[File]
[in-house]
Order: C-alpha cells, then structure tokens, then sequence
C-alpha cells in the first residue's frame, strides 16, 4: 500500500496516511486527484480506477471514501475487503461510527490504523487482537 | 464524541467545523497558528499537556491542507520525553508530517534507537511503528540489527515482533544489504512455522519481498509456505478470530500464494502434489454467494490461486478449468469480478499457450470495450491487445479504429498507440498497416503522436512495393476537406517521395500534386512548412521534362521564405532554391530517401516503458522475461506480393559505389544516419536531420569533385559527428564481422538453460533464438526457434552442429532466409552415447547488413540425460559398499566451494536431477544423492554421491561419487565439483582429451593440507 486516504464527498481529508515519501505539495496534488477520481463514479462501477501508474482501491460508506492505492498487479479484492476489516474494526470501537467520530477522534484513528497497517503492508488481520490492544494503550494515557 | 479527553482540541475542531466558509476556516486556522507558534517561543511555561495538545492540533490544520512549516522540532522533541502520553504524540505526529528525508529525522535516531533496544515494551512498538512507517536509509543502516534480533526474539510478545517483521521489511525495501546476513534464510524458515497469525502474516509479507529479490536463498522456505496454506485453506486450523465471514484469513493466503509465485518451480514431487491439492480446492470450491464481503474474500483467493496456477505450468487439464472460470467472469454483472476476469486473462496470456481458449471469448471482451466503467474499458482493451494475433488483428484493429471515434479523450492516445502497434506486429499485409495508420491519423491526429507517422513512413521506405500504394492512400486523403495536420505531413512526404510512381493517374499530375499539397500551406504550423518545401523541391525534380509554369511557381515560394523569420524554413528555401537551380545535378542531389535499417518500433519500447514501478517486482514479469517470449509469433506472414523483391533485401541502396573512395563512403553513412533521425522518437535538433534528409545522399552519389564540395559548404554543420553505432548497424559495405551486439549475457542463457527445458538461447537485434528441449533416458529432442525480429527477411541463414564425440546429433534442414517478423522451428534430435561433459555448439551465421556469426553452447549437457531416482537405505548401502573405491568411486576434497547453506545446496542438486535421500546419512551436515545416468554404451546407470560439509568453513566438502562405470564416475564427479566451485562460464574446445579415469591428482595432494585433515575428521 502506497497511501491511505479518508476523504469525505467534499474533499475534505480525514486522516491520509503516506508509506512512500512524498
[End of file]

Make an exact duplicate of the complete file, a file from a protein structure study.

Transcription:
[in-house]
Order: C-alpha cells, then structure tokens, then sequence
C-alpha cells in the first residue's frame, strides 16, 4: 500500500496516511486527484480506477471514501475487503461510527490504523487482537 | 464524541467545523497558528499537556491542507520525553508530517534507537511503528540489527515482533544489504512455522519481498509456505478470530500464494502434489454467494490461486478449468469480478499457450470495450491487445479504429498507440498497416503522436512495393476537406517521395500534386512548412521534362521564405532554391530517401516503458522475461506480393559505389544516419536531420569533385559527428564481422538453460533464438526457434552442429532466409552415447547488413540425460559398499566451494536431477544423492554421491561419487565439483582429451593440507 486516504464527498481529508515519501505539495496534488477520481463514479462501477501508474482501491460508506492505492498487479479484492476489516474494526470501537467520530477522534484513528497497517503492508488481520490492544494503550494515557 | 479527553482540541475542531466558509476556516486556522507558534517561543511555561495538545492540533490544520512549516522540532522533541502520553504524540505526529528525508529525522535516531533496544515494551512498538512507517536509509543502516534480533526474539510478545517483521521489511525495501546476513534464510524458515497469525502474516509479507529479490536463498522456505496454506485453506486450523465471514484469513493466503509465485518451480514431487491439492480446492470450491464481503474474500483467493496456477505450468487439464472460470467472469454483472476476469486473462496470456481458449471469448471482451466503467474499458482493451494475433488483428484493429471515434479523450492516445502497434506486429499485409495508420491519423491526429507517422513512413521506405500504394492512400486523403495536420505531413512526404510512381493517374499530375499539397500551406504550423518545401523541391525534380509554369511557381515560394523569420524554413528555401537551380545535378542531389535499417518500433519500447514501478517486482514479469517470449509469433506472414523483391533485401541502396573512395563512403553513412533521425522518437535538433534528409545522399552519389564540395559548404554543420553505432548497424559495405551486439549475457542463457527445458538461447537485434528441449533416458529432442525480429527477411541463414564425440546429433534442414517478423522451428534430435561433459555448439551465421556469426553452447549437457531416482537405505548401502573405491568411486576434497547453506545446496542438486535421500546419512551436515545416468554404451546407470560439509568453513566438502562405470564416475564427479566451485562460464574446445579415469591428482595432494585433515575428521 502506497497511501491511505479518508476523504469525505467534499474533499475534505480525514486522516491520509503516506508509506512512500512524498